I am basing my review on a 145-page advance review copy of the book. I don't know how much it differs from the published version.
The entire book is based on the extraordinary true story of how Marine Major Kevin Jarrad and Navy Captain John Nadeau, a surgeon, overcome a series of nearly insurmountable obstacles to get a young Iraqi girl with cyanotic congenital heart disease out of a war zone and into the United States where she could receive the life-saving surgery she needed. Nothing about that task was easy. Dealing with cultural challenges and distrust from the girl's family, fighting through military bureaucracy, finding transportation out of a war zone with a very sick girl, bringing together medical staff in the United States, raising money to pay for everything and so much more--all with the ticking time bomb of this girl's condition--makes for a gripping tale and serves as a really great example of critical thinking in action at each step of the way.
The book is a very basic and summarized introduction to critical thinking, though. Despite the tag line of "Change your thinking. Revolutionize your career. Transform your life," the book doesn't spend much time on teaching much on how to do these things. In fact, nearly a third of the book consists of nothing more than the story I mentioned above. Most of the rest of the book is spent talking about this story and using it to illustrate points the authors are making about critical thinking. There isn't much in this book that isn't somehow connected back to that story--which isn't bad in itself, but the reliance on that story to illustrate other points gives me the feeling the book over-promised and under-delivered.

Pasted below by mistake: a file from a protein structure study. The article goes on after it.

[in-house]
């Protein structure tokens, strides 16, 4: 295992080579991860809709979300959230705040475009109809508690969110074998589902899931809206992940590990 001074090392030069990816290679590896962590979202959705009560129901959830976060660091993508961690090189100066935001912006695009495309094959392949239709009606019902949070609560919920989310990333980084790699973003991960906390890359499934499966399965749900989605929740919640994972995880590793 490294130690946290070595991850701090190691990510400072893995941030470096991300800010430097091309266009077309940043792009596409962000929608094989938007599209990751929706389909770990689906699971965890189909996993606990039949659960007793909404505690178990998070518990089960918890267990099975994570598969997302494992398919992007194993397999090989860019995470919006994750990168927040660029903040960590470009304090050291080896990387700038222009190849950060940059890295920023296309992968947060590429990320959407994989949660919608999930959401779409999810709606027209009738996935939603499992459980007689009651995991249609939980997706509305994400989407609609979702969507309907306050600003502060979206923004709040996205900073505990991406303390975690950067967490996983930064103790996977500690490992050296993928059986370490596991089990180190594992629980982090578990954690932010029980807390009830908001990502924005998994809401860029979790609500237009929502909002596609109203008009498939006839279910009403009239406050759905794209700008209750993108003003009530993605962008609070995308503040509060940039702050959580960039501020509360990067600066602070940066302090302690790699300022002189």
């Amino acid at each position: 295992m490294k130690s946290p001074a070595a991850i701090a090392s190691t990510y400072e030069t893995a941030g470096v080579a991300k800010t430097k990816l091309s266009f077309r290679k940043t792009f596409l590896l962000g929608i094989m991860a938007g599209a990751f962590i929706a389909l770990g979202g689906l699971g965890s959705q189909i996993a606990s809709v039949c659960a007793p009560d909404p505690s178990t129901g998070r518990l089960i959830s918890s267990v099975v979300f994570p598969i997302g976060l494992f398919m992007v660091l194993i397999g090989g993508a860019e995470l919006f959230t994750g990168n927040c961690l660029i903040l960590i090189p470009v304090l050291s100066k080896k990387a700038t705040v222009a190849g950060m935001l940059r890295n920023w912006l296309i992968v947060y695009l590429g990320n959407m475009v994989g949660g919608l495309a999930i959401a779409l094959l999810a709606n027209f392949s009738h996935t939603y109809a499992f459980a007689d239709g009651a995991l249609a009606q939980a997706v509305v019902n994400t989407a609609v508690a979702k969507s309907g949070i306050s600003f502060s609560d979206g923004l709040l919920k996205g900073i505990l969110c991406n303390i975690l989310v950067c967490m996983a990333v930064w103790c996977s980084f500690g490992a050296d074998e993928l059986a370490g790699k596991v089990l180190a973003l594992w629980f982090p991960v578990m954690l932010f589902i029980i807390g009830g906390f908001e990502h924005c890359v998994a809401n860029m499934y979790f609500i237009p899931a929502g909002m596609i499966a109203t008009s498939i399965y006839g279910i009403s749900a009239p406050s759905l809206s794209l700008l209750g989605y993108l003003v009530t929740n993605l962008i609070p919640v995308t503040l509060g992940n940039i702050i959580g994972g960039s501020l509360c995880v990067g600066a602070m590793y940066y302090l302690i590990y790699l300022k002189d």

I estimate that less than half of the book is spent providing practical tools for helping "change your thinking, revolutionize your career, transform your life." Nearly 20% of the book is spent on blurbs about the people from the book's central story and references to other sources on critical thinking. Though there is some useful information on critical thinking, it will be most helpful as a very basic summarized introduction for readers who aren't familiar with the topic. That's not to stay there isn't useful information here, but that more of the book should have been dedicated to putting those principles into practice.
If you like a stories of ordinary people doing extraordinary things, then you'll love the story this book revolves around. If you want to "transform your life," you'll probably be disappointed with what this book offers.